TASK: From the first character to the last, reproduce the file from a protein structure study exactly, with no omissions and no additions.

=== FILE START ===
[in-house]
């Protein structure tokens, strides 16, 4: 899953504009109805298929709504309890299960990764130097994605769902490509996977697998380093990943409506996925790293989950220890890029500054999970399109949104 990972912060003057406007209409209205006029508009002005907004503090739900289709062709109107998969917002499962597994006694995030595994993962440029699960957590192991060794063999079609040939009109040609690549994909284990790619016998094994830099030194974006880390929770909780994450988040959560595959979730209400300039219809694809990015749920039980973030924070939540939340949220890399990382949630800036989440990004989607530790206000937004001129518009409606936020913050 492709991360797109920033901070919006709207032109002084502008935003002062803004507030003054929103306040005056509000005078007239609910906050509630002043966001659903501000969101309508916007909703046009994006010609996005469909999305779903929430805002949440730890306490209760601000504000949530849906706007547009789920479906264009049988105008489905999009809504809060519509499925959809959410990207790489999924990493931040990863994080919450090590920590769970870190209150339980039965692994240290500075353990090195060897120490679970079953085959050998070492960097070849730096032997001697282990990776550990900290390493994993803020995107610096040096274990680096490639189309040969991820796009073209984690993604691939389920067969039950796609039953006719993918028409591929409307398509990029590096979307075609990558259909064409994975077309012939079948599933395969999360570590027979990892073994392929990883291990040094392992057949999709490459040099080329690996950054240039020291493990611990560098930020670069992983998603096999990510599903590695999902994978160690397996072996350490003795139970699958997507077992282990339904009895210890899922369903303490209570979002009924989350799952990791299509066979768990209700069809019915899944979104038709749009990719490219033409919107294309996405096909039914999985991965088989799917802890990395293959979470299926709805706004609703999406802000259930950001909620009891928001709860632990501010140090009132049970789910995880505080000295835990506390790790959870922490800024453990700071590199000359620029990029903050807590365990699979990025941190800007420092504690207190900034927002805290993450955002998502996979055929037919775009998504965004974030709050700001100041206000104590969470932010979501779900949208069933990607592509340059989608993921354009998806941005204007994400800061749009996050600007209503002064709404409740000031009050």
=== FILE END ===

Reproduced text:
[in-house]
């Protein structure tokens, strides 16, 4: 899953504009109805298929709504309890299960990764130097994605769902490509996977697998380093990943409506996925790293989950220890890029500054999970399109949104 990972912060003057406007209409209205006029508009002005907004503090739900289709062709109107998969917002499962597994006694995030595994993962440029699960957590192991060794063999079609040939009109040609690549994909284990790619016998094994830099030194974006880390929770909780994450988040959560595959979730209400300039219809694809990015749920039980973030924070939540939340949220890399990382949630800036989440990004989607530790206000937004001129518009409606936020913050 492709991360797109920033901070919006709207032109002084502008935003002062803004507030003054929103306040005056509000005078007239609910906050509630002043966001659903501000969101309508916007909703046009994006010609996005469909999305779903929430805002949440730890306490209760601000504000949530849906706007547009789920479906264009049988105008489905999009809504809060519509499925959809959410990207790489999924990493931040990863994080919450090590920590769970870190209150339980039965692994240290500075353990090195060897120490679970079953085959050998070492960097070849730096032997001697282990990776550990900290390493994993803020995107610096040096274990680096490639189309040969991820796009073209984690993604691939389920067969039950796609039953006719993918028409591929409307398509990029590096979307075609990558259909064409994975077309012939079948599933395969999360570590027979990892073994392929990883291990040094392992057949999709490459040099080329690996950054240039020291493990611990560098930020670069992983998603096999990510599903590695999902994978160690397996072996350490003795139970699958997507077992282990339904009895210890899922369903303490209570979002009924989350799952990791299509066979768990209700069809019915899944979104038709749009990719490219033409919107294309996405096909039914999985991965088989799917802890990395293959979470299926709805706004609703999406802000259930950001909620009891928001709860632990501010140090009132049970789910995880505080000295835990506390790790959870922490800024453990700071590199000359620029990029903050807590365990699979990025941190800007420092504690207190900034927002805290993450955002998502996979055929037919775009998504965004974030709050700001100041206000104590969470932010979501779900949208069933990607592509340059989608993921354009998806941005204007994400800061749009996050600007209503002064709404409740000031009050």